Japanese citizens alternatively relived and disappointed to learn their government isn’t spending time planning how to fight aliens.

Like most politicians, Seiji Osaka, member of Japan’s House of Representatives, would no doubt describe himself as a patriot. And like anyone who loves his country, he doesn’t want to see it ravaged by extraterrestrials.

Unlike many people, though, Osaka seems to think the possibility of alien invasion is an issue the government should be actively planning for. The 58-year-old representative from Hokkaido’s Eighth District (which contains roughly 500,000 constituents) recently made a formal inquiry to the Cabinet of Prime Minister Shinzo Abe, asking if intrusion into Japan’s airspace by UFOs was covered under the rules of the country’s 2016 security bills regarding armed attacks and other situations that pose a potential threat to the country’s survival.

And just to be clear, Osaka wasn’t using the term “UFO” as a catch-all for any mysterious or unauthorized flying aircraft. Nor is he reacting to concerns over China’s burgeoning space program or North Korea’s missile development ambitions and asking about human-made vehicles being launched from space stations or rockets that have escaped Earth’s atmosphere. Osaka is specifically talking about aliens from outer space, telling reporters “We can’t say that the existence of so-called aliens or UFOs is an absolute impossibility.”

▼ Seiji Osaka

In response, the Cabinet issued a statement reminding Osaka that the government has never verified the existence of alien-piloted space craft, and that “No special discussion or examination is being carried out regarding responses to vehicles originating from outside the Earth that enter our country’s airspace.”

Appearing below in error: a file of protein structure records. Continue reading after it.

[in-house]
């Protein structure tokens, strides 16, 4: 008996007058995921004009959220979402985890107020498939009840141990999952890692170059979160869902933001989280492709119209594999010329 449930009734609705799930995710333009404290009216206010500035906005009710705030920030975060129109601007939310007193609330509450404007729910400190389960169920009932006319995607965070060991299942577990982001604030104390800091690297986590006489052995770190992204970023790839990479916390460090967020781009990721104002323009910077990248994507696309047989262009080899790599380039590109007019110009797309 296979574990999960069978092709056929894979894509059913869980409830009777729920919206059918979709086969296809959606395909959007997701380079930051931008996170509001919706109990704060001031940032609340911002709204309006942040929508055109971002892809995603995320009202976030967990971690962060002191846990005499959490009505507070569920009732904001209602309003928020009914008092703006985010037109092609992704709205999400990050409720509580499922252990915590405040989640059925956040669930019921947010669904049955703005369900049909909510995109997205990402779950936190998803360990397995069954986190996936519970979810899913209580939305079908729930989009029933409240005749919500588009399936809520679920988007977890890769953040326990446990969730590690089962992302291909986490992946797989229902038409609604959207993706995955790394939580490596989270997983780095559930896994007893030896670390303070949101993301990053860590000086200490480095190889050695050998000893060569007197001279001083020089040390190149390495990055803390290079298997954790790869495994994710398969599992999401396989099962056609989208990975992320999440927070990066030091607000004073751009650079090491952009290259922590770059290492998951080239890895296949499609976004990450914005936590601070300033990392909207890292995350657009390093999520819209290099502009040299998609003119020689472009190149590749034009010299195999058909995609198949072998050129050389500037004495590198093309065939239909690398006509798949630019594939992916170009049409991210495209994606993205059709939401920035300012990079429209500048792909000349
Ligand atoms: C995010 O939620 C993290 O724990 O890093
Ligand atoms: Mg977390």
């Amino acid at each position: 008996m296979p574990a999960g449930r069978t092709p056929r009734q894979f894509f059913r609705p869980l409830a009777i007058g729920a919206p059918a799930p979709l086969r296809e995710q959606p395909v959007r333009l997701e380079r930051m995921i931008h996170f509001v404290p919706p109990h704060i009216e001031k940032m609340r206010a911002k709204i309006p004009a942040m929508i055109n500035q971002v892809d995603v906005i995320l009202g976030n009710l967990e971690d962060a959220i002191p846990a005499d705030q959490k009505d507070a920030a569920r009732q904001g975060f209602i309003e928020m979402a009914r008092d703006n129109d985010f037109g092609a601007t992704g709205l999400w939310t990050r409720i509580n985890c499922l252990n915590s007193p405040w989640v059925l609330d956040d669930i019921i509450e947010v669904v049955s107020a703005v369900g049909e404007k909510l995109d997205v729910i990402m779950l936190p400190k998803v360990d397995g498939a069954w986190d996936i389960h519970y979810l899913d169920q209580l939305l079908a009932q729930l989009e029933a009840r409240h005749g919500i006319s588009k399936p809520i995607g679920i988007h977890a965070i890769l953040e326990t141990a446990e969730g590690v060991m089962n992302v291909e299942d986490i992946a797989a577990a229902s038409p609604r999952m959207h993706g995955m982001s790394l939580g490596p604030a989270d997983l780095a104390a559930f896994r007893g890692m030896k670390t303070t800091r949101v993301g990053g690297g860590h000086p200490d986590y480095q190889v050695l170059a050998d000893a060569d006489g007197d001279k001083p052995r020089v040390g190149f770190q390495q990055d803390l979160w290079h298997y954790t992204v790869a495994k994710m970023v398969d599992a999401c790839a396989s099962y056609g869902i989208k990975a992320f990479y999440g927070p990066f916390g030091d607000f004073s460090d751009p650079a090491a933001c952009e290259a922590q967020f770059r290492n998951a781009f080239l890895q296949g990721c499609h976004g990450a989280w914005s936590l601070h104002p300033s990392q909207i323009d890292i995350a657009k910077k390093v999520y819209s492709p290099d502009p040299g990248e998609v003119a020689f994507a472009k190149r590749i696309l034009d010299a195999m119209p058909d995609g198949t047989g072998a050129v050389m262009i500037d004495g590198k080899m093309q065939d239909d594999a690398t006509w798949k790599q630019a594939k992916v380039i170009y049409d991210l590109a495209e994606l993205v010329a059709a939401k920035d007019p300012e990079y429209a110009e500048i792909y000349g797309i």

Critics may call this a shockingly negligent oversight on the part of the Abe administration, especially when taking into account that it’s been 40 years since video game developer Taito’s Space Invaders gave Japan the harsh wake-up call of danger from beyond the stars, with subsequent evidence of how critical a defense plan is, even if it’s just a few measly power-ups, provided by Gradius, R-Type, and Blazing Lazers.

▼ Those fat cats in the Diet must all be too distracted by modern consoles and mobile games to learn from the wisdom of classic shooters.

Online reactions have been largely snickering, however, with many questioning Osaka’s intelligence, maturity, or sanity. Others, while not outright opposing his call for alien defense, are criticizing his priorities, asking “Shouldn’t our real concern be kaiju?” and “Before worrying about aliens, Japan needs to formulate a Godzilla response plan.”

In his defense, Osaka isn’t necessarily calling for the government to commission an anti-alien branch of the Japan Self-Defense Forces (which, following anime protocol, would no doubt be staffed entirely with teens with raging hormones wearing needlessly stylish and sexualized uniforms/flight suits). “When considering security matters, I believe it’s important to think of the unthinkable,” he said. At its core, the basic idea of having some sort of response plan for every imaginable contingency, even the unlikely ones, isn’t so crazy, and while they’re in the minority, some online commenters have reacted by saying the government really should at least have some sort of framework in place to deal with a possible UFO scenario.

For now, though, it looks like we’ll just have to rely on Tokyo’s life-size Gundam statue scaring off any warmongering aliens.

Source: Mainichi Shimbun via Hachima Kiko
Top image ©SoraNews24
Insert image: Wikipedia/Guyinblack25

Follow Casey on Twitter, where he’s sorry he couldn’t find room to squeeze in a shout-out to the PC-Engine’s Spriggan in this article.